June 10, 2011

Object Stories at Portland Art Museum

As technology enhances the access that people have to art, history, culture and entertainment, museums attempt to keep up with virtual collections and exhibitions, new technologies to accompany in-house exhibitions and innovative education programs. Over the past several years, the Portland Art Museum has expanded their education program to bring a new generation of art viewers through their doors.

In 2010, PAM partnered with Portland State University for "Shine a Light," a night-time party inside and outside the museum that featured food carts, beer and music, in addition to new ways of viewing art. Art-related activities included "marrying a work of art," touching art

object replicas (called "You Can Touch This") and watching nude performances of wrestling in imitation of Greco-Roman statuary. “We want people to be open-minded about what can happen in a Museum, ” Education Director Tina Olsen commented about the event. She added, “We are suggesting that visitors view art as something that is happening right now—that isn't in the past—but that is directly related to their life today.”

More recently, PAM has installed a new permanent exhibition called Object Stories. Fashion Buddha, Ziba Design and Eyelevel collaborated to create a sound-proof recording studio inside the museum where visitors share their personal story about an object that is particularly meaningful to them. This could be anything from a favorite stuffed animal, to heirloom jewelry, to a favorite piece of art. The story sessions, which must be reserved ahead of time, last about 20 minutes and can be recorded in English or Spanish. Professionals then edit the story down to about 2 minute.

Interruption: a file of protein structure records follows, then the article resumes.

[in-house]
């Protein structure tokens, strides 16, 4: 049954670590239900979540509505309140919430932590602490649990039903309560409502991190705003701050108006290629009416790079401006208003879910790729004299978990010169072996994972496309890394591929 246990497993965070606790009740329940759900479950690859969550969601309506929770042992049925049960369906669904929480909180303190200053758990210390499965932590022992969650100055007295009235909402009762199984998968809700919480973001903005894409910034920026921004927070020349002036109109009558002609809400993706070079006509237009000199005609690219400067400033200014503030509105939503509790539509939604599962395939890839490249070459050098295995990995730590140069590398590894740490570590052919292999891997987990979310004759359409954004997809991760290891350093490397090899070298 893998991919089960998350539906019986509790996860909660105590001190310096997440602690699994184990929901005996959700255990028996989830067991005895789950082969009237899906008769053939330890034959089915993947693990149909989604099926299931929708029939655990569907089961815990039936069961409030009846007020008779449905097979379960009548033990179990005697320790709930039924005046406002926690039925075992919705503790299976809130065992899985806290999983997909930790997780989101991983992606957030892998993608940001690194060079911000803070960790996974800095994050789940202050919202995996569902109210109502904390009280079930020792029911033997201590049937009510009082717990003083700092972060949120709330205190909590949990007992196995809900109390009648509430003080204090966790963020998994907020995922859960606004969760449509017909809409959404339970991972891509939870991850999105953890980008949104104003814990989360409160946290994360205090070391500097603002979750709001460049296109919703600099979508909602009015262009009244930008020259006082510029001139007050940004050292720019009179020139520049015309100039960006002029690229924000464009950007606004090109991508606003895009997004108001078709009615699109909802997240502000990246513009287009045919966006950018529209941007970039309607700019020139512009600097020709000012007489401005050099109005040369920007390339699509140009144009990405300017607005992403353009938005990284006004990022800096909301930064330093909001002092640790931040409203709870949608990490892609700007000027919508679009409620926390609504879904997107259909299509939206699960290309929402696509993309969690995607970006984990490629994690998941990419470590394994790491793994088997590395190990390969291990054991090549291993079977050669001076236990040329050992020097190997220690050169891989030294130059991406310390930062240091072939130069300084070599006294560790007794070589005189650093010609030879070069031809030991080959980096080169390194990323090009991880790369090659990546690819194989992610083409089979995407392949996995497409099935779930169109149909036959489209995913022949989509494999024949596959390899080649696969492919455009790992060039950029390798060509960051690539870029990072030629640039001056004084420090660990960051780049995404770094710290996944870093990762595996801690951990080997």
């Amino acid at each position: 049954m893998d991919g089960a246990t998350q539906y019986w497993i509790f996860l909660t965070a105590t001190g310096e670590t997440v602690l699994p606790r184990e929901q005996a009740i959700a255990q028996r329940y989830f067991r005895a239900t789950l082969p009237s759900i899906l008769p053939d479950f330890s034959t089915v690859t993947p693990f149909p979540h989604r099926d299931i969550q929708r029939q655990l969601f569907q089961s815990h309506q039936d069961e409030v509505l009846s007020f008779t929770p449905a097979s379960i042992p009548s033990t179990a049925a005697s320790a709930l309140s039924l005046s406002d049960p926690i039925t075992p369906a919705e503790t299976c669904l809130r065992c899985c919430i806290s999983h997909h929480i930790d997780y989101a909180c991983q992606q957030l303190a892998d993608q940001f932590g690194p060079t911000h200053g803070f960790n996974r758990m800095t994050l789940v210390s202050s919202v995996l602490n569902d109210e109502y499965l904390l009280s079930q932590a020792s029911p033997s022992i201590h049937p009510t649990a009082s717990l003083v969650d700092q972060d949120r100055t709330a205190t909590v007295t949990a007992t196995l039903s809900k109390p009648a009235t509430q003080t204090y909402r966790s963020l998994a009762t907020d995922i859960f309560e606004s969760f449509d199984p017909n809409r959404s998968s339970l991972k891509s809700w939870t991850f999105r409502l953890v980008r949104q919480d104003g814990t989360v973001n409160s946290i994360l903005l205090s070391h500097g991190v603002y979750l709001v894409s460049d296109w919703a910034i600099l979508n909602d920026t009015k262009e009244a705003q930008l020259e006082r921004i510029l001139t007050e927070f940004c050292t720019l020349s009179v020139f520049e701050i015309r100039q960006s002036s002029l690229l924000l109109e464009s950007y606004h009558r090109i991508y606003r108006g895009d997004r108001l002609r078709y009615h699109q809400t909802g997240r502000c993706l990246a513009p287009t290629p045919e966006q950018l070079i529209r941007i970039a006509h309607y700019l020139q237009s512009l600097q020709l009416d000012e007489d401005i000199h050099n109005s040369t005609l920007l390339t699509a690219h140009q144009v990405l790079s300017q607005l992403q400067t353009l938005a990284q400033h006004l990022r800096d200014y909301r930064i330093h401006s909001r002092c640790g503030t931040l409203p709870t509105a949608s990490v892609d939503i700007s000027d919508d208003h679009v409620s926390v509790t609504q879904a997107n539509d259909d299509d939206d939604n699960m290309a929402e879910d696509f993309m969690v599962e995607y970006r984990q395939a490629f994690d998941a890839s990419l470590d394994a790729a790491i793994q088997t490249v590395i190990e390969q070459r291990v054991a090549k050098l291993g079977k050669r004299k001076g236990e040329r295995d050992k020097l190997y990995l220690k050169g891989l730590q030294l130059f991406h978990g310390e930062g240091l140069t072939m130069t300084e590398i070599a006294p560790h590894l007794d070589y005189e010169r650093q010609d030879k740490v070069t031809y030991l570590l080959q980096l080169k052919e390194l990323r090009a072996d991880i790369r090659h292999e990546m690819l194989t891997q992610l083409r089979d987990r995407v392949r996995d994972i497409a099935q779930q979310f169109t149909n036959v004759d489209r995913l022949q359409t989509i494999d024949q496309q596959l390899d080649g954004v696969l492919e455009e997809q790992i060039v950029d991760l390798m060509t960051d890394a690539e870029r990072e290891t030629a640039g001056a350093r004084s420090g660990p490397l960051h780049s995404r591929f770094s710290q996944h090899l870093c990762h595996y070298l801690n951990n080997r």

Image from Museum 2.0

Each visitor is photographed with their object and must share a "six word story" (a la Twitter) that explains it all in a nutshell. You can view the photos and short stories, such as "Roaring kissing dragon, don't be scared" or "A house has an aging soul" or "Middle school thesaurus thief" on the

Image from Portland Art Museum's ObjectStories.org.

Object Stories website. The exhibition aims to involve the public, rethink the meaning of objects, and engage audiences on new levels. Learn more about the installation.
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